Cut back on “administrivia.” A common complaint among employees is the amount of time spent entering data—into reporting documents or workflow management tools, for example—and not enough time spent on the critical thinking required to do their jobs well. Think about it: do you want your employees to be data drones or do you want them to use the skills and knowledge you hired them for?
Be flexible as to where work can be performed. Telecommuting is increasingly an option in most organizations. But what about other options right in your own office? It can be as simple as offering quiet spaces within the office setting where employees can go to “think through” a problem or work concentrate on a task.
Give employees freedom to determine how to perform their jobs. Who is better at figuring out the best way to perform a task or execute a plan than the persons actually doing it? Does your organization encourage employees to share their ideas on how to do jobs better? Does it reward those suggestions that are actually implemented?
In 2015, GALLUP reported that 32% of Americans were considered engaged in their jobs, 50% were unengaged, while 17% were “actively disengaged.” These numbers aren’t much of an improvement from the GALLUP results cited in 2005. Over 10 years ago, employees were 29% engaged, 54% unengaged, and 17% actively disengaged. Hopefully, you look at these reports and see opportunity, because there are many ways to actively engage people, which in turn increases revenue, productivity, and overall attitude of your company. Employers are also finally realizing the importance and benefit of engaging their employees. So, how do we reach those who are “unengaged” and motivate them to join those who are passionate about what they do, feel a connection to the company and their managers, and assisting in moving the company forward? The first place to start is connecting with them.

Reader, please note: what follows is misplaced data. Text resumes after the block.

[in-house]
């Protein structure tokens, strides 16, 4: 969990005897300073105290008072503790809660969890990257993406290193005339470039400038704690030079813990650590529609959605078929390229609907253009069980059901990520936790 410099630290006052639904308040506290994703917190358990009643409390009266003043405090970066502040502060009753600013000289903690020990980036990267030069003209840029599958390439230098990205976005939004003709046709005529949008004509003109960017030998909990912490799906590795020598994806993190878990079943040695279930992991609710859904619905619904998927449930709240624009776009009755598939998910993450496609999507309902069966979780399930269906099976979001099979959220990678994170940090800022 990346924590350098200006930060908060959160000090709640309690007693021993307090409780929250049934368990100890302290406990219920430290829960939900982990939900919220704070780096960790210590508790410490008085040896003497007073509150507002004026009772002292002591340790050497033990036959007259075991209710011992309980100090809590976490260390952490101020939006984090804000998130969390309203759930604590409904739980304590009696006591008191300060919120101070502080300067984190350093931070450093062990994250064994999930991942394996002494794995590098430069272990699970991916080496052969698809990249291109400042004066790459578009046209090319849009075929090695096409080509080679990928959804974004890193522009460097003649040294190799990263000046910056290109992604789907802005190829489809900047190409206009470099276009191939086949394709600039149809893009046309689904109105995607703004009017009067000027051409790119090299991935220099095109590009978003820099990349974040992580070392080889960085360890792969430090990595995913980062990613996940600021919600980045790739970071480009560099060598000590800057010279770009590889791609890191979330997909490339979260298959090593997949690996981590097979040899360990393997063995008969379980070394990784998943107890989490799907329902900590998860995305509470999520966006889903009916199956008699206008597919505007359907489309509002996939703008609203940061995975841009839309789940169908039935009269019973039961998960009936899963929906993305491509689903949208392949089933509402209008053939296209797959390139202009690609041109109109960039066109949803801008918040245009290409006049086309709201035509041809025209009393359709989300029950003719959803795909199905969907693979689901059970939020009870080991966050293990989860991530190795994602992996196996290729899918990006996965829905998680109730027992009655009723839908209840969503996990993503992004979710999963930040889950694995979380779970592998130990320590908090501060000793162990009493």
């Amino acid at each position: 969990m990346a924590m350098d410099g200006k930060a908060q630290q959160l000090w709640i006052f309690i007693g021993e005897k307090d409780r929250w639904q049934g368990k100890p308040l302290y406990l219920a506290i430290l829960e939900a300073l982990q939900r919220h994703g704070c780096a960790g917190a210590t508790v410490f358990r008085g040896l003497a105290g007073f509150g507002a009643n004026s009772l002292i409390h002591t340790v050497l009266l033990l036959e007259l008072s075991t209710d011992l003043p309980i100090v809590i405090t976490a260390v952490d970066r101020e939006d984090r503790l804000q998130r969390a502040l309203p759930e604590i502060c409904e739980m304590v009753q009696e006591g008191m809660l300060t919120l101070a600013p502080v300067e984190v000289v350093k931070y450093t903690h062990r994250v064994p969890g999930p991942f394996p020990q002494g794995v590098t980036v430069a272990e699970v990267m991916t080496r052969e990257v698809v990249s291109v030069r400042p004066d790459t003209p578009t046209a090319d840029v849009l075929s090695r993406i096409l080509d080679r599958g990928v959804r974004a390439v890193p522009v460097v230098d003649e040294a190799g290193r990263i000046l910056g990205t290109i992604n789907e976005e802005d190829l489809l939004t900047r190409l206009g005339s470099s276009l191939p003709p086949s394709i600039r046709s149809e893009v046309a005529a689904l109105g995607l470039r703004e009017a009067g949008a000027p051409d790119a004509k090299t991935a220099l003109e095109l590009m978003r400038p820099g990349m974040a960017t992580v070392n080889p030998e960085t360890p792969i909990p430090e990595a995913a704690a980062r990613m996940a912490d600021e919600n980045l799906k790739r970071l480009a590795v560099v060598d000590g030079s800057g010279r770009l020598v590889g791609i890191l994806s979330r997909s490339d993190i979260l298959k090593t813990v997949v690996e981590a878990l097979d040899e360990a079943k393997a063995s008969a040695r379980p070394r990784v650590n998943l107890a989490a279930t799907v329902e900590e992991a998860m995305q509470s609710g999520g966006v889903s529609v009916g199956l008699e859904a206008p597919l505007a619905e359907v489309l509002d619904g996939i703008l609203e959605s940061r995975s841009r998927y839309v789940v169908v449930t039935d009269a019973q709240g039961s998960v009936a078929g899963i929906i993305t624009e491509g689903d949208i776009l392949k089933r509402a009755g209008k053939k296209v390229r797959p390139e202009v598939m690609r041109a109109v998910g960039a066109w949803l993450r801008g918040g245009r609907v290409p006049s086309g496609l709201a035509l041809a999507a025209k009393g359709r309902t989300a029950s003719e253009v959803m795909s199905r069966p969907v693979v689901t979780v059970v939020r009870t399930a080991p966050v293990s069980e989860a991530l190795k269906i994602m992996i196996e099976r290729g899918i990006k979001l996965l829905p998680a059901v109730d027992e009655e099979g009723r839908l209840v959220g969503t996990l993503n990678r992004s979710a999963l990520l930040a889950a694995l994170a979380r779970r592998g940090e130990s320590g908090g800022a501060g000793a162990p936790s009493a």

People need to feel valued. Ivey Business Journal quotes, “Employee engagement is a direct reflection of how employees feel about their relationship with their boss.” It is essential to genuinely invest in those relationships. Authentically praising and congratulating someone for a job well-done, can go a long way. In a work environment where people believe their boss or manager cares enough to recognize their performance, the tone is set for peer-to-peer recognition to occur, which also positively contributes to the work environment and overall attitude. Once the relationship is established, it can be fostered with employee-focused initiatives and incentive programs.
Immediate reward and recognition
Once those incentive programs are initiated, they need to be properly executed in order to be effective. Positively reinforcing people for achieving a desired outcome (both with verbal praise or tangent reward) is not a new concept, and in fact, is practiced with even the youngest of learners. Effectively engaging your employees is no different. Clearly outlining the expectation of how to earn the reward, and delivering it as quickly as possibly upon completion is key. Immediate reward and recognition will encourage the employees to associate the desired performance with the reward and motivate for future outcomes.
Looking back at the statistics, it’s clear that there's ample room for growth. Connecting, socializing, and building meaningful relationships within the office can ultimately better you and your business.